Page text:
17d was a lovely penny drop moment, the clue might have been even nicer if the reversal was a genuine word – my only quibble in yet another brilliant puzzle, congratulations

      1. I think what Dutch is saying is that the letters to be reversed do not form a genuine word. They do, however, form a valid abbreviation. In the context of the clue I can’t see that it matters.

        1. Ah – I see where Dutch is coming from now. I don’t think it’s a problem – what’s important is that the ‘help’ is a real word.

    1. sorry – to explain, I just imagined that ideally it would be a word in both directions in this type of clue, not unlike an anagram. In dutch, it means a photographic slide, as a common abbreviated form of a longer word that also exists in English, but I don’t think English uses the shorter form – at least I didn’t find it in brb, Collins or oxford (except as a general prefix, which isn’t a whole word)

      Unless I got the clue completely wrong.

      I hasten to add that it has not detracted in the slightest from my enjoyment of the puzzle, including this clue. I did say “even nicer”

  3. Thoroughly enjoyable – and an excellent sporting accompaniment to England doing a job on the Springboks.

    I loved ALL of the themed clues, especially the way that not needing a definition allowed for some extra fun with the wordplay – as in 10a, 3d and 26d.
    As well as those I gave ticks to 8a, 21a, 27a, 29a, 19d and my favourite too – 17d.

    Many thanks Alchemi.

    1. I read 10a as having a definition, which i thought made it clever (the preamble says “a number of…”)

      …and regarding a comment i made on your last puzzle, i believe congratulations are in order!

      1. Ah, okay, I see that now.

        And it seems someone’s been talking… Next Saturday in another place, maybe.

      2. looking into it more, it seems to be more kicking than tossing (it may not surprise people that i am no expert) – but still, there seems to be some tossing….

        apologies if I’ve been indiscrete, don’t blame anyone but me – i was very excited though..

  4. Highly enjoyable Saturday fare. I particularly liked the wordplay only/theme clues. Thanks Alchemi.

  5. I’m enjoying these comments a lot.

    I wasn’t sure whether to try and inflict a bunch of undefined clues on a Saturday afternoon audience but decided to chance it. So I’m incredibly pleased that those commenting are making a point of having liked them.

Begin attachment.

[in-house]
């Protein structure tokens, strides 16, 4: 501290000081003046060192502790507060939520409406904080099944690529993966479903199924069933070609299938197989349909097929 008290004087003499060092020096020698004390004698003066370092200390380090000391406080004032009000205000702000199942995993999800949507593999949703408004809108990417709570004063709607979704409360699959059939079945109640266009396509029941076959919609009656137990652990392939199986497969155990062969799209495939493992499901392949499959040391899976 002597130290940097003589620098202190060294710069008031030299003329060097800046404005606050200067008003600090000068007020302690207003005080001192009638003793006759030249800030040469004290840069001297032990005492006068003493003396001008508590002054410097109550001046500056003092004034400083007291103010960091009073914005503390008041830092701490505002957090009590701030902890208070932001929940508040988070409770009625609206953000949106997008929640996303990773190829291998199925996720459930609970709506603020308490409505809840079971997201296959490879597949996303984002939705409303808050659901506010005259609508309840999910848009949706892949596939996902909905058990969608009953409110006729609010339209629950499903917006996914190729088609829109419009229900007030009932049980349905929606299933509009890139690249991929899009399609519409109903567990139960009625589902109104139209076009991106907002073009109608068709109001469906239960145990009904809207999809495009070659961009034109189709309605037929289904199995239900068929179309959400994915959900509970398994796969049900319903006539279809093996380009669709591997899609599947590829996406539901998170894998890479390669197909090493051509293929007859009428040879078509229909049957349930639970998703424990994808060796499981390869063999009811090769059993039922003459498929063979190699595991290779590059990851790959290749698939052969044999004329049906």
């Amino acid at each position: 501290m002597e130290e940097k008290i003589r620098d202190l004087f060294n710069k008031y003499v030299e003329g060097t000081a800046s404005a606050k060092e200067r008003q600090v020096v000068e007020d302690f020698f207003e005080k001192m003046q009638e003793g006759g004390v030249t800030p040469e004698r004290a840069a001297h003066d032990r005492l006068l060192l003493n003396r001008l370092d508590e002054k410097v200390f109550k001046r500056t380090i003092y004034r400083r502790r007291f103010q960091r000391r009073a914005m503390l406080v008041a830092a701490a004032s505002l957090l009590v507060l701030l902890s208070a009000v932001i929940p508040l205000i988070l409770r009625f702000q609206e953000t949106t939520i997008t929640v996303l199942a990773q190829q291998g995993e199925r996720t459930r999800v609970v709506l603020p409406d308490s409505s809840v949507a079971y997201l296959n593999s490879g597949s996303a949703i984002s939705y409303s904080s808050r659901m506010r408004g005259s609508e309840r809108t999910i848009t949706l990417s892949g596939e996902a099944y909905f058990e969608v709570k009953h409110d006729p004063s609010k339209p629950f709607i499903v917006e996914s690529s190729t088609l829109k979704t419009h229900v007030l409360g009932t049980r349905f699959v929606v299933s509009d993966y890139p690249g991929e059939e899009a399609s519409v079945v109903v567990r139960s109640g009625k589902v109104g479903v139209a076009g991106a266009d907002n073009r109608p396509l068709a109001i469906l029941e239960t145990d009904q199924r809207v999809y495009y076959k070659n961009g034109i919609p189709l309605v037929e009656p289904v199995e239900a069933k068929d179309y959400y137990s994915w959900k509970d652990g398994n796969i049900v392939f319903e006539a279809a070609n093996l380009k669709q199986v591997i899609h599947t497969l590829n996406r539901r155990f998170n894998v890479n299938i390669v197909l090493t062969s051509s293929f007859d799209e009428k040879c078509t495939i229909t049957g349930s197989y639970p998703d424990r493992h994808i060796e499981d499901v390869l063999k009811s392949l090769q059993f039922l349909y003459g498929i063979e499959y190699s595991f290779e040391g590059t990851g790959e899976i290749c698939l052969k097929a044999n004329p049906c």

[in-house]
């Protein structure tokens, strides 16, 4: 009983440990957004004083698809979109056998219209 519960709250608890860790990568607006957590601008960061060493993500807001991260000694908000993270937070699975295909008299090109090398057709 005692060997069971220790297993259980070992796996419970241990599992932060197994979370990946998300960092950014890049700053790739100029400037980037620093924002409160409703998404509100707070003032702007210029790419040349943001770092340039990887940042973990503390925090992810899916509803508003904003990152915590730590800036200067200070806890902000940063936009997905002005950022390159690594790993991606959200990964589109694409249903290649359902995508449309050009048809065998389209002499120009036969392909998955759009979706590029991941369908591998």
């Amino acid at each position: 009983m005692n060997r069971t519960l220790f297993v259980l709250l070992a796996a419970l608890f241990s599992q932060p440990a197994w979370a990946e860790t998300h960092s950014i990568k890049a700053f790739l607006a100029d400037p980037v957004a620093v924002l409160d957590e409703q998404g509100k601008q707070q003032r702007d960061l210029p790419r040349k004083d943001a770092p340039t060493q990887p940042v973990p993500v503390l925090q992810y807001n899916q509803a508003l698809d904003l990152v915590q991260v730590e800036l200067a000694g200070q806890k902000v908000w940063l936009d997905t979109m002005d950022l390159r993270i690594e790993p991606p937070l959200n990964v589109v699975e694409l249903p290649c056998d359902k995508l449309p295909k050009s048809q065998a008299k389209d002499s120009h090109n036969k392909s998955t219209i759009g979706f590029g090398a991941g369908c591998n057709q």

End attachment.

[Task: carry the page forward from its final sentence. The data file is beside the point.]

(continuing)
It’s definitely brightening up a gloomy day for me.

  6. To use Alchemi’s words, this puzzle certainly brightened up a gloomy day! This took me a long while, but I had plenty of time to spare and I enjoyed every minute of it.

    I am struggling to parse fully what I am almost sure are the correct answers for 9d and 20d, but otherwise this proved to be a totally satisfying solve.

    I have got lots of ticks all over my page but my favourite is 17d – brilliant!

    Well done and many thanks, Alchemi.

    1. 20d is brilliant really – try reversing the components to make the wordplay: Wave; ‘and’ comes out, ‘it’ goes in.

      1. D’oh – thanks very much, Maize. I simply hadn’t considered that “and” was other than a conjunction. As you say, brilliant!

    2. 9d I first thought of the wrong answer – changing one letter made the clue work nicely, and i learned a new word for old actors.

  7. Must admit that I started out by grumbling to myself over undefined clues when 10a had to be what it was but, once the penny dropped over the theme, it helped enormously as all I had to worry about was which discipline would slot in where. Parsing is so much easier when you already know the answer!
    Having said that, 26d was still one of the last ones to go in – along with 30a because I couldn’t recall hearing that news about Mike Tyson! OK – I’d forgotten all about the other chap.

    Top of the shop for me were 17&20d.

    Many thanks, Alchemi – a very clever theme that can’t have been easy to clue.

  8. Thanks very much, Dutch. I knew the old word for actors which originally meant those involved in mime, and so were those who did not need to know the lines. My problem therefore was that I assumed the wordplay was H replacing the first letter of that word with the meaning “old actors who don’t know the lines”. This left me with no definition unless “who don’t know the lines” was doing double duty. If however the word in question is considered simply as an old word for “actors”, then it just about works, but a bit unconvincingly in my opinion,

    1. i thought “who don’t know the lines” was the definition, with everything prior being the wordplay – I don’t know if that was the real intention, and I can imagine that sort of definition construct is not to everyone’s taste

  9. We have been away again so late getting on to this one. The theme was of course much harder for us than for most others and it took us some time to even pick it at all. Once we did it was much more plain sailing and we managed to sort it all out. Agree with everyone else that there are lots of excellent clues in there. Much enjoyed.
    Thanks Alchemi.

  10. Oh, my! I can finally get in via Bing, though not yet via Chrome. I’ll take it. Now for the puzzle. Back later (I hope!).

  11. Many thanks for the review, BD – I’d got all the parsing sorted and the two words that were new for me – the measure and the rings – were very fairly clued so presented little problem.
    I did, however, wonder for quite a while about my first answer for 23a – ‘charisma’ did not help at all with the rest of the SE corner!

    Thanks again to Alchemi – I enjoyed this one very much.

  12. Thanks for the review.

    It seems to have passed some people by that 20/16 is BRITISH GOLD MEDALS.

      1. Me too! Well done again, Alchemi, for a superbly enjoyable puzzle and many thanks to BD for the review..

          1. I don’t know. I supply a perfectly good gateway for the theme and no-one takes any notice.I give up. :)

            1. I suspect in this case it was because all the solvers’ brain cells were totally exhausted by the time the puzzle had been completed. Speaking for myself, certainly exhausted but very well pleased!